I made slow progress overall in 2022, with my total number of unique holdings dropping from 120 to 113.
However, the UK Govt’s Moron Moment in September saw me take a step backwards. I became so unimpressed by INXG (iShares’ UK Index-linked Bond ETF), but also so tempted by the yields on government bonds, that I bought a few bonds directly. Not large holdings, and really just as a learning exercise. But this has increased my unwrapped holdings by a few, and increased the number of small (<£20k) holdings I have to 9. This feels irrational and I will fix it in 2023.
Q7 What key risks am I taking?
The last question on my list is about risks.
The year 2022 was a vivid lesson in the risks that come with leverage. I’ve been monitoring my leverage carefully, and redirecting taxable investment income into paying it down. But it’s been all I can do to maintain the overall Loan to Value ratio as my portfolio has dropped in value. I finished the year roughly where I started, thankfully.
What you don’t see on the LTV graph is the good progress I’ve made in shrinking the absolute size of the loan. The graph below shows the loans by size. My leverage started for real in early 2016, when I bought my Dream Home with it. I had the loan firmly back under control by late 2018. Then came the sharp jump in Dec 2021 when I bought my Coastal Folly, taking my loan to unprecedented levels. You can then see the steady progress over 2022 I made in gradually reducing the balances. I still have another four or five years to go on that trajectory though. Meanwhile my interest costs have doubled during 2022 – which absorbs considerably more cashflow than I like.
I continue to own plenty of other assets I could draw on, but many of them remain in tax sheltered accounts which I would only access in a last resort.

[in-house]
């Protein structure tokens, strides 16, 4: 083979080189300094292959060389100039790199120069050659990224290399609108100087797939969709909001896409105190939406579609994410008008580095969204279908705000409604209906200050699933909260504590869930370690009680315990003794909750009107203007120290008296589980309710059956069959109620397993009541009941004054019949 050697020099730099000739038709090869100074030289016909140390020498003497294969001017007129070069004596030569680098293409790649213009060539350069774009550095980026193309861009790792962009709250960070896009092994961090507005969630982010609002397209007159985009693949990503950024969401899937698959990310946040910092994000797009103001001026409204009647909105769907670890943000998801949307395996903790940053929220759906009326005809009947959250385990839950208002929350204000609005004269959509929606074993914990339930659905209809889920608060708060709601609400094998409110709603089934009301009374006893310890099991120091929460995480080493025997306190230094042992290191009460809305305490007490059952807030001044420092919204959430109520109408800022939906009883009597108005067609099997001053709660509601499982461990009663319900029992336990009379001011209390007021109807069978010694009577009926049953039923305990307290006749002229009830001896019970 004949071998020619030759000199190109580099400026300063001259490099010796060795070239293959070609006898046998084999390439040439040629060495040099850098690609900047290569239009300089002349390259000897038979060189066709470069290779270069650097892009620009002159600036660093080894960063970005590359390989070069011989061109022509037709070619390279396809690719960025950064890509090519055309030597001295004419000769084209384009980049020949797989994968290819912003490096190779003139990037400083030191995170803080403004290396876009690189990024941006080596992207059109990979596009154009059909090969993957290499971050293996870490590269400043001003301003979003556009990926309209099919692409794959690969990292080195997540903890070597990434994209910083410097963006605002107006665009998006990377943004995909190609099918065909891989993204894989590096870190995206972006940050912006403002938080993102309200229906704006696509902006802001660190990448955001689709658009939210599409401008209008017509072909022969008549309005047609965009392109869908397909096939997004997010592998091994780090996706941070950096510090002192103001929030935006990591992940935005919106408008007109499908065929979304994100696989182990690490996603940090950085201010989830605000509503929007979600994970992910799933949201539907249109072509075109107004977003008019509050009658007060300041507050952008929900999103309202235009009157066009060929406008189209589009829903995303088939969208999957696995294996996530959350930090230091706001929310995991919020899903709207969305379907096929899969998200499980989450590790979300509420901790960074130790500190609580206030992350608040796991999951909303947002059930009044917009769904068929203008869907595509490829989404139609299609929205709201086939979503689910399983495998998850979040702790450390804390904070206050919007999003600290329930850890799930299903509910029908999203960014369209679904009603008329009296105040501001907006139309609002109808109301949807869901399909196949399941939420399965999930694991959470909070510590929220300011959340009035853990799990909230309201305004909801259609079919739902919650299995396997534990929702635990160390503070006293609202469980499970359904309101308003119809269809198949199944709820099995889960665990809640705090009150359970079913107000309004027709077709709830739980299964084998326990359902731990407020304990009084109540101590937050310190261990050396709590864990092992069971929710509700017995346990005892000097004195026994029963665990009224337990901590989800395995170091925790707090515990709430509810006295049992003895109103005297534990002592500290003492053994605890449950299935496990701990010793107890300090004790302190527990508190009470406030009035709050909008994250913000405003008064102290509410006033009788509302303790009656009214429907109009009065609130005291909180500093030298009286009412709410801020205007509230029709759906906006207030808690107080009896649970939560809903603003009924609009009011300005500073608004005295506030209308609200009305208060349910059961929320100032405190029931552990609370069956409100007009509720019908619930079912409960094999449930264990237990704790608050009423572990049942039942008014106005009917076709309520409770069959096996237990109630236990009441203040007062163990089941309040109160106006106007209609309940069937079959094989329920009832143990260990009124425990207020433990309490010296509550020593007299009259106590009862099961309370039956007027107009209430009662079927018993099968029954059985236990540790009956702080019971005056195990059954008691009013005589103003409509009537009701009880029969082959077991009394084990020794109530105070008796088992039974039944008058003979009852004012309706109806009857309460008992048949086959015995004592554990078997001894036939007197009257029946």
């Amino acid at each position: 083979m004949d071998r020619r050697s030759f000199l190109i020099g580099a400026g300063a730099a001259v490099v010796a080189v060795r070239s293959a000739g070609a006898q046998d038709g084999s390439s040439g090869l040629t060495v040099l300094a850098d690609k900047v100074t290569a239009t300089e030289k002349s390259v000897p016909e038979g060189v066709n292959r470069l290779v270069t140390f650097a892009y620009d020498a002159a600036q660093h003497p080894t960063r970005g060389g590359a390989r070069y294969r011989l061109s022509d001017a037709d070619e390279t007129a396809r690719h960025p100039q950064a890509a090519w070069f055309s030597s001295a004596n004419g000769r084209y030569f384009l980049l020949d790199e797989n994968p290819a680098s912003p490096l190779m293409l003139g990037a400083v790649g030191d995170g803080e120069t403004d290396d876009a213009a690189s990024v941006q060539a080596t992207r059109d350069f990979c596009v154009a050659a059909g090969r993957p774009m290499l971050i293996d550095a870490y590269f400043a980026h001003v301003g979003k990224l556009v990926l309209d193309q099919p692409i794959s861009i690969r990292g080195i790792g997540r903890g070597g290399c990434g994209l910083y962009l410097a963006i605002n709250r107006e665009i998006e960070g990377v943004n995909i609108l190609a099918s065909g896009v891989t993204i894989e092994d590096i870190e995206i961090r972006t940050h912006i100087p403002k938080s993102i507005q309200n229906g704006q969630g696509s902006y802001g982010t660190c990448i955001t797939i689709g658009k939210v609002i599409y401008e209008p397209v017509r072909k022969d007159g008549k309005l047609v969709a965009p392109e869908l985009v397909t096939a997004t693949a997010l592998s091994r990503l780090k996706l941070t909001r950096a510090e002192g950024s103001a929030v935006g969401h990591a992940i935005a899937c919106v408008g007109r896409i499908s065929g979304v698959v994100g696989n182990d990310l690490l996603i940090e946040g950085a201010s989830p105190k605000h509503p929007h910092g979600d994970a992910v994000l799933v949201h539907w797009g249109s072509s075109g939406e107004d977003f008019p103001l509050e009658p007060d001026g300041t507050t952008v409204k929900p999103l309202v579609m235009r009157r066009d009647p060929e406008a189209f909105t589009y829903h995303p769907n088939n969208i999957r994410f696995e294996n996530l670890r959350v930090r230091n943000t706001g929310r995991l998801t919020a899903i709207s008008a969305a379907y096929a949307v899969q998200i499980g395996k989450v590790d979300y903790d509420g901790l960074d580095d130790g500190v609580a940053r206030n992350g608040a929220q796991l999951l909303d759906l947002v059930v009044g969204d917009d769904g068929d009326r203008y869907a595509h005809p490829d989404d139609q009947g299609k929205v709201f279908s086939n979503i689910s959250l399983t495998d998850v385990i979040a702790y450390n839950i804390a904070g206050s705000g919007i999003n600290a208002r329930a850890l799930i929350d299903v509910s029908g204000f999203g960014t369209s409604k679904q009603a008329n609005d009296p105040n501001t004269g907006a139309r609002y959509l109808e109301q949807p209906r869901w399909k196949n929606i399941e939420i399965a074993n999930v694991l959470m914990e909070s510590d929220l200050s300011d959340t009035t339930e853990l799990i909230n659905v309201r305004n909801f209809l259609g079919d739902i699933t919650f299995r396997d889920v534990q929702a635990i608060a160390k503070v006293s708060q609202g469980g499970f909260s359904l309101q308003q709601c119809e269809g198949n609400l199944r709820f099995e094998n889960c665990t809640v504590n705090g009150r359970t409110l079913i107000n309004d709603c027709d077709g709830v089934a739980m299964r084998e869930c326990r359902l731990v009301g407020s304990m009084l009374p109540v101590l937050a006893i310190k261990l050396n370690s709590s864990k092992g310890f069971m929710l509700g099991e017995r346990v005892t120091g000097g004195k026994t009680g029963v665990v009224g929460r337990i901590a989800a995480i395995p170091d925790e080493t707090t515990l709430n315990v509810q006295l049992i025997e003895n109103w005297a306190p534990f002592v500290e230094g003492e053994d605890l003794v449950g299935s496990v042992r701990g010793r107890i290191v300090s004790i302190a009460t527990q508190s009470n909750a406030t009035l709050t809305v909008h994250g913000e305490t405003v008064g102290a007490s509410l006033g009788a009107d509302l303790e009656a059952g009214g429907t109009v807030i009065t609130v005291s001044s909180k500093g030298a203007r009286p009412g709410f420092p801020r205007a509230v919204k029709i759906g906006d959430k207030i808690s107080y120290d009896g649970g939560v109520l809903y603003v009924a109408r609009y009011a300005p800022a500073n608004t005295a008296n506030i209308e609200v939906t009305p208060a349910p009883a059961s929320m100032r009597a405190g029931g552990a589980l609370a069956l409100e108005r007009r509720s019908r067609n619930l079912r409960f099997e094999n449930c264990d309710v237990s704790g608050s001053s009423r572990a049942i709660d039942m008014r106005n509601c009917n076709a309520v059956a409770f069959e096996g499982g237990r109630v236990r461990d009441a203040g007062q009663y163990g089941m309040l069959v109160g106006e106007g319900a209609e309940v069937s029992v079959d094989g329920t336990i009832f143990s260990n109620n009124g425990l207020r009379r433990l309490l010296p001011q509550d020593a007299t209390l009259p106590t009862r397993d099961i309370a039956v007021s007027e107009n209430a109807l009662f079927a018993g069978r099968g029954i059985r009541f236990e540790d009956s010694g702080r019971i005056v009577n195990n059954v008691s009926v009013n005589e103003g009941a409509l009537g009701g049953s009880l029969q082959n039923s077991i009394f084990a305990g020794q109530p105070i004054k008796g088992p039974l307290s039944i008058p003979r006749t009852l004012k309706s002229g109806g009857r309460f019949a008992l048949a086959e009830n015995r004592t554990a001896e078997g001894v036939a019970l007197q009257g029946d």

Lastly, some concrete progress – I have updated my Will, and set up a Power of Attorney. Well, I say set up – it is sitting in my inbox waiting for final review/execution. But good progress on something I’ve been poor at clearing from my list.
The ten year view is sobering.
On the one hand, my portfolio has enabled some big life decisions that have made me very happy. And I’ve achieved over 8% a year, on average, which doubles things in less than a decade. If I have good health, and maintain these rates, I am going to become extremely wealthy – inflation or no inflation (UPDATE: inflation, as measured by the CPI, averaged 2.7% during the 10 years analysed here. So my portfolio delivered real returns of around 5.3% per year, which doubles every 13 years).
On the other hand, I’ve put a lot of effort into managing my money and barely managed to track the market. There is a lesson here about continuing to simplify the portfolio – if I can’t beat the market, then I should focus on reducing time/complexity instead.
I need to sort out Mrs FvL’s pension, which is inefficiently small at the moment. The ten year views help on these sorts of question.
I also finish the decade carrying more debt/risk than feels sustainable in the long term. While I have just endured a torrid year and come out OK, and am generally making OK progress, this issue isn’t going to be fixed in the short term.
And then there’s the blog. For the last 7 or so years I have kept a running commentary at least monthly. At times this feels arduous – and unnecessary even. But it also gives me discipline, and helps me organise my thinking. I’ve also had some fantastic support and input – via my comments section mainly – from some far smarter / more knowledgeable people than I come across In Real Life. So while I’m not committing to keep it up for the next 10 years, for now at least I am going to continue.
And on that note, what do you, the readers, think and feel if you’ve made it this far? Am I missing any other conclusions? How carefully do you track/monitor your portfolio, your expenses, etc – more or less than me? Is there anything you would do differently if you were me?